If you become disabled, you may be eligible for Social Security disability benefits. The SSA defines disability as a physical or mental condition severe enough to prevent a person from performing substantial work of any kind for at least a year. This is a strict definition of disability, so if you're only temporarily disabled, don't expect to receive Social Security disability benefits—benefits won't begin until the sixth full month after the onset of your disability. And because processing your claim may take some time, apply for disability benefits as soon as you realize that your disability will be long term.

Family benefits
If you begin receiving retirement or disability benefits, your family members might also be eligible to receive benefits based on your earnings record.

Eligible family members may include:
  • Your spouse age 62 or older, if married at least 1 year
  • Your former spouse age 62 or older, if you were married at least 10 years
  • Your spouse or former spouse at any age, if caring for your child who is under age 16 or disabled
  • Your children under age 18, if unmarried
  • Your children under age 19, if full-time students (through grade 12) or disabled
  • Your children older than 18, if severely disabled
Each family member may receive a benefit that is as much as 50 percent of your benefit. However, the amount that can be paid each month to a family is limited. The total benefit that your family can receive based on your earnings record is about 150 to 180 percent of your full retirement benefit amount. If the total family benefit exceeds this limit, each family member's benefit will be reduced proportionately. Your benefit won't be affected.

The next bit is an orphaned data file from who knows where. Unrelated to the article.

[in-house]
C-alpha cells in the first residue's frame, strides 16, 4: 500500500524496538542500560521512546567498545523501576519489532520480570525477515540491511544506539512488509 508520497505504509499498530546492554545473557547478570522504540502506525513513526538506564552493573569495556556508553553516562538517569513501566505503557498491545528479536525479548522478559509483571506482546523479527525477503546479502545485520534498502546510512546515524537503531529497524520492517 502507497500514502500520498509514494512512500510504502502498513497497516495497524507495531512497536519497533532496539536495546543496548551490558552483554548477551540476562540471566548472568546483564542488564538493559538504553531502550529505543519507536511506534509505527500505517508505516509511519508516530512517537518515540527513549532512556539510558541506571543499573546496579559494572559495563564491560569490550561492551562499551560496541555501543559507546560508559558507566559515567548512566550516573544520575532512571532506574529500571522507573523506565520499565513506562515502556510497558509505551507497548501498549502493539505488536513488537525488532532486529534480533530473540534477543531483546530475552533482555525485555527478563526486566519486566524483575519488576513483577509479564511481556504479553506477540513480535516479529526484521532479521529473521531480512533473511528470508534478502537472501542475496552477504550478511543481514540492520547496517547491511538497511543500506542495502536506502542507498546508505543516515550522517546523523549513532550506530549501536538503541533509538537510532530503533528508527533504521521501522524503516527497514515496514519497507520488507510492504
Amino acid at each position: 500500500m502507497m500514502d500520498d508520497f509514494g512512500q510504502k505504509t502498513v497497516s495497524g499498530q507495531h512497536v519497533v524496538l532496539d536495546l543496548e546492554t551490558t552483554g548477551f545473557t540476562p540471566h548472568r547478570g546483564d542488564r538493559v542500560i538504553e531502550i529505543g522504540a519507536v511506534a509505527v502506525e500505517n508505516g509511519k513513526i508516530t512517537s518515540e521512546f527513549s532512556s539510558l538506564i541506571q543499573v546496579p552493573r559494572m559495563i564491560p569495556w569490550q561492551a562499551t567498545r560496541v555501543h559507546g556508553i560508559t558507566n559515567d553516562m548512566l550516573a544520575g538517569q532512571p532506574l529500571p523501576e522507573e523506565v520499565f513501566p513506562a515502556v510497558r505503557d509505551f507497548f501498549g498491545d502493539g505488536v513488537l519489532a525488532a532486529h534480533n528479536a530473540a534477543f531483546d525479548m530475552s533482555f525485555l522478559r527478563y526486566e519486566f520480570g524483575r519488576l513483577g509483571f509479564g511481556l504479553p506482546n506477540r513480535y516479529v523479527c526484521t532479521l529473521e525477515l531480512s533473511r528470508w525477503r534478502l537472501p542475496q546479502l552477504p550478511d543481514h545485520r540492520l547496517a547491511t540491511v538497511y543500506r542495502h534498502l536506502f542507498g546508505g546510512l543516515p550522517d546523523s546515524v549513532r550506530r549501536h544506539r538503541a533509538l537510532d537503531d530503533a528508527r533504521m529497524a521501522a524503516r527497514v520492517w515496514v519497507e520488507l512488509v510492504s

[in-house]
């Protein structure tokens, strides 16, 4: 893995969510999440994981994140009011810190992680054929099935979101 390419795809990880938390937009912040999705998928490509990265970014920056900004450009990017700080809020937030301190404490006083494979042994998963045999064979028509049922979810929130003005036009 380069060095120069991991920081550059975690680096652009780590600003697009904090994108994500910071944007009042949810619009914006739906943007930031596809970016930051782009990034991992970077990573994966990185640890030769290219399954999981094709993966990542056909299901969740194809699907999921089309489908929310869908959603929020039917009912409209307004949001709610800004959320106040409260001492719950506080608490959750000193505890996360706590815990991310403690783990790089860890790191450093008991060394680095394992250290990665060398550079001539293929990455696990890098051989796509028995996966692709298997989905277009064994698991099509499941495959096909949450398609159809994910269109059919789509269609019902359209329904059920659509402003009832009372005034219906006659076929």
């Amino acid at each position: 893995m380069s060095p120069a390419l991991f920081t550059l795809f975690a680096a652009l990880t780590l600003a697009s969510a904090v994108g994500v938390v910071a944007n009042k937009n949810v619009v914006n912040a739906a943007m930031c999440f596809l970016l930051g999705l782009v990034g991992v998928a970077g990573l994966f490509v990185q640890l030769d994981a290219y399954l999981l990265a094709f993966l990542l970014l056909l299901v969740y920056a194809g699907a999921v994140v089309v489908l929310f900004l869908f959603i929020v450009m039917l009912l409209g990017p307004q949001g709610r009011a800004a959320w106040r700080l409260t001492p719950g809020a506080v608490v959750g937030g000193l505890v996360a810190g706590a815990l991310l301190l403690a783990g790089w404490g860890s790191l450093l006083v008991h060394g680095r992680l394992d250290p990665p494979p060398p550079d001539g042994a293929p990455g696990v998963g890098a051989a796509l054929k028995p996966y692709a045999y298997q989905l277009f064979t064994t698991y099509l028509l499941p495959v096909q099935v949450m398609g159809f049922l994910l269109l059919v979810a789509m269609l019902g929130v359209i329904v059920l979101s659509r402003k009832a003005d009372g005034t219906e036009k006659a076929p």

Survivor benefits
When you die, your family members may qualify for survivor benefits based on your earnings record. These family members include:
  • Your widow(er) or ex-spouse age 60 or older (or age 50 or older if disabled)
  • Your widow(er) or ex-spouse at any age, if caring for your child who is under 16 or disabled
  • Your children under 18, if unmarried
  • Your children under age 19, if full-time students (through grade 12) or disabled
  • Your children older than 18, if severely disabled
  • Your parents, if they depended on you for at least half of their support
  • Your widow(er) or children may also receive a one-time $255 death benefit immediately after you die.
Applying for Social Security benefits
The SSA recommends apply for benefits online at the SSA website, but you can also apply by calling (800) 772-1213 or by making an appointment at your local SSA office. The SSA suggests that you apply for benefits three months before you want your benefits to start. If you're applying for disability or survivor benefits, apply as soon as you are eligible.